Tibetan Cherry Blossom, Large Trees
- Height to: 8m
- Mahogany red bark
- Use: specimen
- Soil: well drained
Prunus serrula tibetica: Bareroot Tibetan Cherry Trees in Standard Sizes
The Tibetan Cherry is a small deciduous tree with wonderfully unusual mahogany red bark that deserves to be the centre of attention. It is also called Birch Bark Cherry because of the way that its old bark strips away to reveal shiny new layers, similar to the paper bark birch.
It has narrow, oval leaves similar to a willow that do not create thick shade, so you can plant quite a range of bulbs and plants around it. The small white flowers are not showy, and in hot summers they mature into decorative, bitter red fruit for the birds. The leaves turn a clear yellow in autumn and fall away to reveal the tree's bark in all its glory: in the right light, it seems to be sculpted from polished copper or bronze, but with a richer cinnamon tone than either.
Prunus serrula is not a very big tree and is an excellent choice for a small garden where space and light are limited. It will grow to about 8 metres.
Delivery season: Tibetan Cherry trees are delivered bareroot during late autumn and winter, approximately November-March inclusive.
Choosing a size: Small trees are cheaper, easier to handle and more forgiving of less than ideal aftercare, so they are best for a big planting project. If instant impact is your priority, or if you are only buying a few plants for use in a place where it is convenient to water them well in their first year, then you may as well use bigger ones. All our bareroot trees are measured by their height in centimetres above the ground (the roots aren't measured).
- Height: 6-8m
- Soil: Any decently well drained
- Use: Specimen
- Colour: Small white flowers in April. Bright mahogany bark.
- Bareroot delivery only: November-March
Growing Tibetan Cherry Trees
Suitable for any fertile, well drained soil, we recommend planting in full sun. The faster it grows, the more often it will shed its old skin and allow you to feast your eyes on its fresh red bark.
Top tip for getting the best from the bark: never give in to the temptation to peel away the bark yourself. This will slow down the tree's shedding cycle, and there is a risk of infection. Instead, when the tree starts looking a bit dull, give it a scrub with a large non-metallic brush and warm soapy water, or you could use a pressure hose on a gentle setting. This will brighten up the older bark without affecting the tree.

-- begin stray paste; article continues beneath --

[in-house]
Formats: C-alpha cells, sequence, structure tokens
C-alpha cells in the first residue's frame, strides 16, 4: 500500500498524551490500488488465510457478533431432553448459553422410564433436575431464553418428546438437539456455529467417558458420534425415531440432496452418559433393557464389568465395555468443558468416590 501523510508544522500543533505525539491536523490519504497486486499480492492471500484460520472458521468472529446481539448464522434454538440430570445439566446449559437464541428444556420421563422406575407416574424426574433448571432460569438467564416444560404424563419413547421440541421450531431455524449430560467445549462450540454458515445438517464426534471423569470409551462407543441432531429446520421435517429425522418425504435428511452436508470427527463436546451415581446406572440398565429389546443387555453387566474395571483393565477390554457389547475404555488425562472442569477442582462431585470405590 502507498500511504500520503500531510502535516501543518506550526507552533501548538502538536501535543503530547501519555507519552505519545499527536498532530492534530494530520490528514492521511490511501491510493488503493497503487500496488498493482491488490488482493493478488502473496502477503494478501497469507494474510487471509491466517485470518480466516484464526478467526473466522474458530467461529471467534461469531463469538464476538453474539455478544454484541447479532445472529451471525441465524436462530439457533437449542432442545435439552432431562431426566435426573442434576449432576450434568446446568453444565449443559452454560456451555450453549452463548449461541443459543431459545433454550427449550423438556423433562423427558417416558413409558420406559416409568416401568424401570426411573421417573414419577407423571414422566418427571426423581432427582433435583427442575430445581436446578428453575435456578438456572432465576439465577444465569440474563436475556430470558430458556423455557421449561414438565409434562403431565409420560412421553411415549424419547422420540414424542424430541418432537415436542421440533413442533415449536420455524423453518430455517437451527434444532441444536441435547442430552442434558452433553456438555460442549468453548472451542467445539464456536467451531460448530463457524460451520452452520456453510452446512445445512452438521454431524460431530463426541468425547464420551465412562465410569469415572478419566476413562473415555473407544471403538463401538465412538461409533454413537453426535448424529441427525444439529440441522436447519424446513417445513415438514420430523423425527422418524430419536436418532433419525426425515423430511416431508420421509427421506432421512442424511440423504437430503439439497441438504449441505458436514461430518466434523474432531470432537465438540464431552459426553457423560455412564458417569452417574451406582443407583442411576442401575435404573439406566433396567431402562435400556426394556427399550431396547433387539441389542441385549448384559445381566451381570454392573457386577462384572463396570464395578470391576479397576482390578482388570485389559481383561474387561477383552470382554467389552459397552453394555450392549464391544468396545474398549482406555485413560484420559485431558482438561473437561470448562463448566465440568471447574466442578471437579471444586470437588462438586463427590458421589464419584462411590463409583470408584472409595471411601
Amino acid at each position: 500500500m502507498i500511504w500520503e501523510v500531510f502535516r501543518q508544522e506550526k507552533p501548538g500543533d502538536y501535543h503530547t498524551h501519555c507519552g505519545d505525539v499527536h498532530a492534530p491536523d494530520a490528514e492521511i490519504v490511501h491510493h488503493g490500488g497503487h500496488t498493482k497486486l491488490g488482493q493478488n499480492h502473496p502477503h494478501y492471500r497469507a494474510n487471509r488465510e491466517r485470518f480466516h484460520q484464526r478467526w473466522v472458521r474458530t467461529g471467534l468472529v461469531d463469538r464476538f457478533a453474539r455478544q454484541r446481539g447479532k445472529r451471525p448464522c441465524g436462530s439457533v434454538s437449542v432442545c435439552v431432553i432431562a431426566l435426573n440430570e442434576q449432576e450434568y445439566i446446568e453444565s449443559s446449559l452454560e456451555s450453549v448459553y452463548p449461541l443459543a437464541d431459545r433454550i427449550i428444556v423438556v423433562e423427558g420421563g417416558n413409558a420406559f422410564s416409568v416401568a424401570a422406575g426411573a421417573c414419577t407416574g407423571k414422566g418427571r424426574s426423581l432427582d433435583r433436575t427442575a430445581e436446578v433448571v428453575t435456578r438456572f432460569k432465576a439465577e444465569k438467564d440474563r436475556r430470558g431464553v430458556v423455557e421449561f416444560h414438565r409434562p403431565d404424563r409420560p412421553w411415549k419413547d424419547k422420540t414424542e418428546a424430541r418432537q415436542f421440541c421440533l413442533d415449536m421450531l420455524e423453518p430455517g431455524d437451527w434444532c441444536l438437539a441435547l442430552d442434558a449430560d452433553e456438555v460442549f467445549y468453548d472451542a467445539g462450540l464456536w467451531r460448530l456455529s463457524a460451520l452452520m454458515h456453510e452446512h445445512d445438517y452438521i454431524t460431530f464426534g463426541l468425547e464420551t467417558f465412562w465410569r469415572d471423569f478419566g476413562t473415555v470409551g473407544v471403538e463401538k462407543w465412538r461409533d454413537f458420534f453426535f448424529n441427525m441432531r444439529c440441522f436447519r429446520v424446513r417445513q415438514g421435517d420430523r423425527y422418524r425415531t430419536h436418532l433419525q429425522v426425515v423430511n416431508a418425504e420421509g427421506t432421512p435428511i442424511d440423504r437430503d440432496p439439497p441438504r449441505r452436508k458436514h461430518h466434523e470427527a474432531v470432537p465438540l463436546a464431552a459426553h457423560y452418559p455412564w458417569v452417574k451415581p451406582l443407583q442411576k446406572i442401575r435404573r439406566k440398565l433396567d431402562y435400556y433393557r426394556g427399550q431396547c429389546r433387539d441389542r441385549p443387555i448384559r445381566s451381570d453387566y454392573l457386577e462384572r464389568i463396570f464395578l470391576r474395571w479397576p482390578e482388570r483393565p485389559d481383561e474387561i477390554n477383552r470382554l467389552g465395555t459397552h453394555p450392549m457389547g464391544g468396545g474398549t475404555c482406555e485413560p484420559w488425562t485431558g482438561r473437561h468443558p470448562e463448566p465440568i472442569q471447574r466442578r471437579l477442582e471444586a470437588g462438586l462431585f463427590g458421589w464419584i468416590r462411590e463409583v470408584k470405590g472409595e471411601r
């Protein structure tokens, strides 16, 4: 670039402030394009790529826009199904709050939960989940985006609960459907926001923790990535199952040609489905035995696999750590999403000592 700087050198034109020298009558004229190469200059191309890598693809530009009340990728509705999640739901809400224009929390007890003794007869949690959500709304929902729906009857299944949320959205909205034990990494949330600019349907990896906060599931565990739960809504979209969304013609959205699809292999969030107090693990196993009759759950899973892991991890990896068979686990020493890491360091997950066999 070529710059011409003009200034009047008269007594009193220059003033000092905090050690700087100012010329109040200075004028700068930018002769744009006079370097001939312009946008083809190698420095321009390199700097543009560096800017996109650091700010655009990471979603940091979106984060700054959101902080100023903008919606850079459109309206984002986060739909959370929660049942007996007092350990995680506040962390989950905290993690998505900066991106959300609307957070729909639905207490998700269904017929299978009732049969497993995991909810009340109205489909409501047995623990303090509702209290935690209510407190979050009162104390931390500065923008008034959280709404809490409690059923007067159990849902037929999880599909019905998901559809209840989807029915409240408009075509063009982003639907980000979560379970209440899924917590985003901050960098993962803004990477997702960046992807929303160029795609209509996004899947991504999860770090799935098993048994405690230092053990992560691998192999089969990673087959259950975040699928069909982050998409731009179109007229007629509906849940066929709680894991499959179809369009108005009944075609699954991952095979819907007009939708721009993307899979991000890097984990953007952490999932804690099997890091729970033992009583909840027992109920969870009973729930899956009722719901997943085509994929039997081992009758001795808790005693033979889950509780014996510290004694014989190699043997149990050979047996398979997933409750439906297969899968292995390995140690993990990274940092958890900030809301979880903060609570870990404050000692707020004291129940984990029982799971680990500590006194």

Did You Know?
It was brought to Britain at the turn of the last century by the intrepid Mr Ernest Wilson, who we have to thank for some 2000 Chinese plants that are now regular features of British gardens. It's not really Tibetan, hailing from Szechwan/Sichuan province in Western China, although that area was the Eastern border of the Tibetan empire for a few decades in the late 700s AD.
Oddly, in our opinion, it does not have an RHS Award of Garden Merit, although two of its cultivars do.
Standard trees are measured by their girth in centimetres 1 metre above ground level: their trunk's waist measurement. Unlike sapling trees and hedge plants, standards aren't measured by their height, which will vary quite a bit both between and within species.
So, a 6/8cm standard tree has a trunk with a circumference of 6-8cm and an 8/10 standard has a trunk 8-10cm around. This measurement makes no difference to the tree's final height.
On average, standard trees are 2-3.5 metres tall when they arrive, but we cannot tell you precisely how tall your trees will be before we deliver them.
Notes on planting Tibetan cherry trees:
Tibetan cherry trees will grow well in any soil type that has good drainage, although you will get much better flowers on trees that are growing in rich, moist soil. We recommend choosing a site with full sun and some shelter because although your trees are hardy, their blossom is not and harsh conditions will deprive you of a good flower show. They will not grow well if the site is too poor and dry or if it is too wet.
Prepare your site before planting:
It is good to dig over the site where you plant a tree several months in advance. Kill the weeds first: for tough weeds like nettles, brambles and ground elder, you will usually need a weed-killer to get rid of them. When you dig the soil over, remove stones and other rubbish and mix in well rotted compost or manure down to the depth of about 2 spades.
Watch our video on how to plant a tree for full instructions.
Remember to water establishing trees during dry weather for at least a year after planting.
Tree Planting accessories:
Prepare your site for planting by killing the weeds and grass with Neudorff WeedFree Plus.
You can buy a tree planting pack with a wooden stake & rubber tie to support the tree and a mulch mat with pegs to protect the soil around the base of your tree from weeds and drying out.
We suggest that you use mycorrhizal "friendly fungi" on the roots of all newly planted large trees: if your soil quality is poor, we strongly recommend it.
You can also improve your soil with bonemeal organic fertiliser and Growmore.